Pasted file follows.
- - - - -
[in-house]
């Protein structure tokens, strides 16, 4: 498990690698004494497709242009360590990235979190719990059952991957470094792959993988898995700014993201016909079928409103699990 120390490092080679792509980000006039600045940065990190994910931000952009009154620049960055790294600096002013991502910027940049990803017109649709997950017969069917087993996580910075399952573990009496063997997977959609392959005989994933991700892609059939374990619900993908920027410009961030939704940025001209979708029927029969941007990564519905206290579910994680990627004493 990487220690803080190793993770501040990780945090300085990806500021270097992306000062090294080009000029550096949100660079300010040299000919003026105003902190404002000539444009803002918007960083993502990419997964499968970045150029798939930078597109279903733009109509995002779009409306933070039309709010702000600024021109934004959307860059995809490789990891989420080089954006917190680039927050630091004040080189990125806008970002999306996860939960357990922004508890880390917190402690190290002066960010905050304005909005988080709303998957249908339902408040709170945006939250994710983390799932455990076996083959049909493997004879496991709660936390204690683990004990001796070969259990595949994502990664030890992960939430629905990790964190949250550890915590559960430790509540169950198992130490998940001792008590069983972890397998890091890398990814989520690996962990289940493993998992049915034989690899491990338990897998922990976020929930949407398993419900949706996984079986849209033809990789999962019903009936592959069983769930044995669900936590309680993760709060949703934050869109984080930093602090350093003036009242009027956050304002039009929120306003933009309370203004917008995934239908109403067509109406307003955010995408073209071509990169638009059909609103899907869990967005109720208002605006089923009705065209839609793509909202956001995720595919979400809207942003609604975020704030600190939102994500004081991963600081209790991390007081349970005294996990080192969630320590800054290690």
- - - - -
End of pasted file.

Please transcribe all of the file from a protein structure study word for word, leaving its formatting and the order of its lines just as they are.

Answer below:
[in-house]
């Protein structure tokens, strides 16, 4: 498990690698004494497709242009360590990235979190719990059952991957470094792959993988898995700014993201016909079928409103699990 120390490092080679792509980000006039600045940065990190994910931000952009009154620049960055790294600096002013991502910027940049990803017109649709997950017969069917087993996580910075399952573990009496063997997977959609392959005989994933991700892609059939374990619900993908920027410009961030939704940025001209979708029927029969941007990564519905206290579910994680990627004493 990487220690803080190793993770501040990780945090300085990806500021270097992306000062090294080009000029550096949100660079300010040299000919003026105003902190404002000539444009803002918007960083993502990419997964499968970045150029798939930078597109279903733009109509995002779009409306933070039309709010702000600024021109934004959307860059995809490789990891989420080089954006917190680039927050630091004040080189990125806008970002999306996860939960357990922004508890880390917190402690190290002066960010905050304005909005988080709303998957249908339902408040709170945006939250994710983390799932455990076996083959049909493997004879496991709660936390204690683990004990001796070969259990595949994502990664030890992960939430629905990790964190949250550890915590559960430790509540169950198992130490998940001792008590069983972890397998890091890398990814989520690996962990289940493993998992049915034989690899491990338990897998922990976020929930949407398993419900949706996984079986849209033809990789999962019903009936592959069983769930044995669900936590309680993760709060949703934050869109984080930093602090350093003036009242009027956050304002039009929120306003933009309370203004917008995934239908109403067509109406307003955010995408073209071509990169638009059909609103899907869990967005109720208002605006089923009705065209839609793509909202956001995720595919979400809207942003609604975020704030600190939102994500004081991963600081209790991390007081349970005294996990080192969630320590800054290690």